Bobfozz Dec 28, 2012 08:53 PM
So WHO are these investors going to invest in again? Ah yes, nobody. Time to stick cash under the mattress.
ruel24 Dec 29, 2012 12:56 AM
I think this has more to do with poor launches and lackluster upgrades. The iPhone 5 wasn't a slam dunk. The new maps was a poor launch. Nothing revolutionary has come from Cupertino in a while. Then there is Cook, who simply is about as far from Jobs as you can get. He simply lacks charisma. It's no wonder the investment community doesn't see Apple going where they once saw it. Apple needs a home run product launch or two and to get its ducks in a row.
Spheric Harlot Dec 29, 2012 01:37 AM
Quote, Originally Posted by ruel24 (Post 4209338)
The iPhone 5 wasn't a slam dunk.
The iPhone 5 got off to a start as the best-selling smartphone in history. It's just that this is totally inline with expectations, these days — for Apple.
ruel24 Dec 29, 2012 06:36 AM
Quote, Originally Posted by Spheric Harlot (Post 4209340)
The iPhone 5 got off to a start as the best-selling smartphone in history. It's just that this is totally inline with expectations, these days — for Apple.
You seem to fail to realize that sales does not equal market value in the investment world. MacDonalds once had a 10% growth in one year, which is significant for their size, and the stock actually went down based upon the news because the market expected more. Share prices are based upon future expectations, and not what the company has done. One of the biggest reasons for the iPhone 5's success in sales is the much anticipated LTE chip. Other than that, most people felt let down by the features. The increased screen size was dubbed a gimmick. The maps disaster...the initial reports of scratches on the phones... It all adds up. It's this let down in the market that has the market thinking that future products aren't going to be so remarkable as they were in the past, thus investors are less willing to pay premium for the stock.
Spheric Harlot Dec 29, 2012 06:59 AM
Substitute "4” for "5” and repeat. Then do it again with "4S".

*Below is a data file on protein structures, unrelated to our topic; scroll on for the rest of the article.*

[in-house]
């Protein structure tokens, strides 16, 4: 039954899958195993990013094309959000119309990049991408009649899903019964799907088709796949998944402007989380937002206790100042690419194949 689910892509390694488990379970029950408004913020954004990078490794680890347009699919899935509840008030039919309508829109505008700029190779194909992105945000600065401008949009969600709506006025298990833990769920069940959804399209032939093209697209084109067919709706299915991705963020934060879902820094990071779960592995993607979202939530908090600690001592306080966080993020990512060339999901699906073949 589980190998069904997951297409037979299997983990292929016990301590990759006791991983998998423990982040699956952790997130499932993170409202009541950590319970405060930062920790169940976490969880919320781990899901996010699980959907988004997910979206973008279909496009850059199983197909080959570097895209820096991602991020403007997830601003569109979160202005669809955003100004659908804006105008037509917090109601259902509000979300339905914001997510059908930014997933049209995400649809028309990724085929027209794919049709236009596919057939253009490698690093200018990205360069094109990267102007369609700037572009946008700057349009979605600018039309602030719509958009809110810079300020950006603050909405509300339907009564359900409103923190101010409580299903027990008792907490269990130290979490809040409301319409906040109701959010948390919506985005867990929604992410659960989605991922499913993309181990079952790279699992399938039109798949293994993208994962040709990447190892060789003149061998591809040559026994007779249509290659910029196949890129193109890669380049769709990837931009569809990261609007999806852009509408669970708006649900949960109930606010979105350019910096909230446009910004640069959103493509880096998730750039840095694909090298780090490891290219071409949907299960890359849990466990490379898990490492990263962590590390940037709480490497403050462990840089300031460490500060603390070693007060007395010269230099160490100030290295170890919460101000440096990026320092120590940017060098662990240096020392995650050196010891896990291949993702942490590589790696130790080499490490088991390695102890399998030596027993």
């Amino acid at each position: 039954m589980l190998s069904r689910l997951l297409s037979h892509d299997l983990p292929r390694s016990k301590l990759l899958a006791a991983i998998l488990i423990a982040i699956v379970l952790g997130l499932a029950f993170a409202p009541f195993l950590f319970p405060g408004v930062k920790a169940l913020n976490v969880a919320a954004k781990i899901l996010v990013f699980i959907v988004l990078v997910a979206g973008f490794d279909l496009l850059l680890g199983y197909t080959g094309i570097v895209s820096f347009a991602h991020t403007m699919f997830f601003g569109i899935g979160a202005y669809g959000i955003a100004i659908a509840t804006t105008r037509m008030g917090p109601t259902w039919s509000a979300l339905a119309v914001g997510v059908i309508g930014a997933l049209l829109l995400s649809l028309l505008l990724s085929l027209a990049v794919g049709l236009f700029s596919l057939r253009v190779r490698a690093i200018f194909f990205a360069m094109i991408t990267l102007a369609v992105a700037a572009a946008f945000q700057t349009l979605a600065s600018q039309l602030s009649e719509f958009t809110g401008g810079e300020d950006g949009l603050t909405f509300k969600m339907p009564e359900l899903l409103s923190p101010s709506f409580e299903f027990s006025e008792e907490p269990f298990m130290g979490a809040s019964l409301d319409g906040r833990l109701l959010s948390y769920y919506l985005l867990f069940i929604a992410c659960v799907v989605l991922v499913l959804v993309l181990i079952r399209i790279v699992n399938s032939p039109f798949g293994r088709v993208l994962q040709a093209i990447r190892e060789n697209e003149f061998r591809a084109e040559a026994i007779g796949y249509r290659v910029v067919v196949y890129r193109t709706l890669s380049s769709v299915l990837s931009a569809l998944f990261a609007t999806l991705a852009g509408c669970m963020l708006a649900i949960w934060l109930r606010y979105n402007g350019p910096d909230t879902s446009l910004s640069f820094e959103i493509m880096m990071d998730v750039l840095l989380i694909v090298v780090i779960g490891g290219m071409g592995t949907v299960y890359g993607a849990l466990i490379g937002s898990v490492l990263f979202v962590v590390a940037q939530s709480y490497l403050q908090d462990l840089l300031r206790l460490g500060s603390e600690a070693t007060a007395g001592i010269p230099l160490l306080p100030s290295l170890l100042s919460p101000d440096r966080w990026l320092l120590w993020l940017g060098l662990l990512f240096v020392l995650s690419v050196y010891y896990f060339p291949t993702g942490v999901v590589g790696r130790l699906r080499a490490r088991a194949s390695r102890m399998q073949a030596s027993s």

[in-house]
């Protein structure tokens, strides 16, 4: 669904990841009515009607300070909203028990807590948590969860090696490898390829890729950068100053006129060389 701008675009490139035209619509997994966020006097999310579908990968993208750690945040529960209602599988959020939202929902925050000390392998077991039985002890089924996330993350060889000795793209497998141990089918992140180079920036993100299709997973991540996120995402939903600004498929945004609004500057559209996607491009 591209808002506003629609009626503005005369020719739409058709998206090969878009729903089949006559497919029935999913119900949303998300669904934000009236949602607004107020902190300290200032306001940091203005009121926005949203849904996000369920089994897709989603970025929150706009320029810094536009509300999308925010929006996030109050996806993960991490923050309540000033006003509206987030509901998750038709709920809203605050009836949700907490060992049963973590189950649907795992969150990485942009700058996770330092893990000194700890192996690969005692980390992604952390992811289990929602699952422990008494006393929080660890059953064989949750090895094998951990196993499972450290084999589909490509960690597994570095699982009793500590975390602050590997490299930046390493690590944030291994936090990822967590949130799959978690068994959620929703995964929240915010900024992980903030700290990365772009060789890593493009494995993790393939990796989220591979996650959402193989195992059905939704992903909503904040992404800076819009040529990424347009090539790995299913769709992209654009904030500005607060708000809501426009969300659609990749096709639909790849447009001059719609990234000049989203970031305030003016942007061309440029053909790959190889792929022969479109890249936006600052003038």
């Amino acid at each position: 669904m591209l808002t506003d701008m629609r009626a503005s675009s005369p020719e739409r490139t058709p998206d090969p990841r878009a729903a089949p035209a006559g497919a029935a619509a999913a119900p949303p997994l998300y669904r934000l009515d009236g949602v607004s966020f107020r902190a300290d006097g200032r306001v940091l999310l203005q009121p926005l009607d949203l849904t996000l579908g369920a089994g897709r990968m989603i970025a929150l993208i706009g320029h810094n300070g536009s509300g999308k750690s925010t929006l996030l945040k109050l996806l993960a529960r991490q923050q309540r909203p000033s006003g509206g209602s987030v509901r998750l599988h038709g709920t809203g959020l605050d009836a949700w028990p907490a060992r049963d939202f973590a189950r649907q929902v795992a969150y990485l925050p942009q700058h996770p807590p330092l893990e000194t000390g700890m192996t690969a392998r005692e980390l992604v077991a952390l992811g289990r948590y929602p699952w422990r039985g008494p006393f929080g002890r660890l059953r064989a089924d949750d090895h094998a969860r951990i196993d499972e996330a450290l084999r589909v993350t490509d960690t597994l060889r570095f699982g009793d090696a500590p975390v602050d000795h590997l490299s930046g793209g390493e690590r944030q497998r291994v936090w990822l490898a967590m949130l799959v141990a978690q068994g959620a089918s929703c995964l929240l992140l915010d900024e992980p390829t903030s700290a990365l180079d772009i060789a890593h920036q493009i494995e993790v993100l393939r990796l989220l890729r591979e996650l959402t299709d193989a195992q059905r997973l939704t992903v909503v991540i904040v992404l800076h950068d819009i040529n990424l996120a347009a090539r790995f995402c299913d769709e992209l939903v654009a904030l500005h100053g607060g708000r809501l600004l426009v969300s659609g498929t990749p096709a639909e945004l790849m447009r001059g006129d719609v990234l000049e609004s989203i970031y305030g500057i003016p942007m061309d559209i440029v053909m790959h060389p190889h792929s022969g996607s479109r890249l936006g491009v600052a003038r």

It's complete bullshit. The iPhone 4 and iPhone 4S were failures, riddled with issues, PR disasters, unconvincing features...and completely unprecedented sales.

It all added up, and Apple had obviously lost their touch every fall for three years running now.

The stock market is a fickle and stupid thing, and it bears no relation to actual sales, as you say. Apple's stock may be losing its appeal somewhat as people realize that Apple will no longer have 50-fold increases in stock value, but if it's due to Apple's products performing in line with expectations, that's not a problem for Apple, nor one they can solve.
climacs Dec 29, 2012 07:45 AM
Buy now, or in a month you'll be wishing you had.

There's still time on Monday 12/31 to buy. I guarantee the stock will pop when the markets open on Wed. Jan 2nd. and again when earnings are announced three weeks later.
climacs Dec 29, 2012 07:47 AM
Quote, Originally Posted by ruel24 (Post 4209362)
Share prices are based upon future expectations, and not what the company has done.
also on rumors, short-seller action, etc.

Amazon still trades at an unreal P/E. I would short it but I don't have the balls, a bubble can get really really big before it pops.
TheMacMan Dec 29, 2012 10:36 AM
I think it would be foolish to say that the balance sheet doesn't count because it does. How the company performs absolutely affects the stock price but so does futures, economy, real estate, taxes, regulations, politics, and the environment. Where the stock is going is not science. So, you can't really form conclusions why stocks go up or down, you can only speculate. Hence the the term "Stock Market speculation".
Eldernorm Dec 29, 2012 12:37 PM
" off may be spooking investors." As one person said... those are speculators NOT investors. People forget that the whole stock trading thing was so people could have a part of the company and grow with it. But the speculators and day traders only care about the profit they can make on the ups and downs of a companies stock.

These speculators have learned how to help a companies stock twitch up and down so they can make a quick profit. There is no "investing" about any of this.

Apple has more cash than most companies are worth. sells products that are wanted around the world, and has a supply chain that companies would kill for.

Yet their stock sells for less than Amazon who only sells other peoples things and makes pennies on the dollar for it. Apple makes more profit in a week than Amazon makes in a year....... yet somehow Amazon is a better stock to buy???????

As Steve Jobs said... "I just cannot figure out wall street"!!!!!

Just a holiday thought.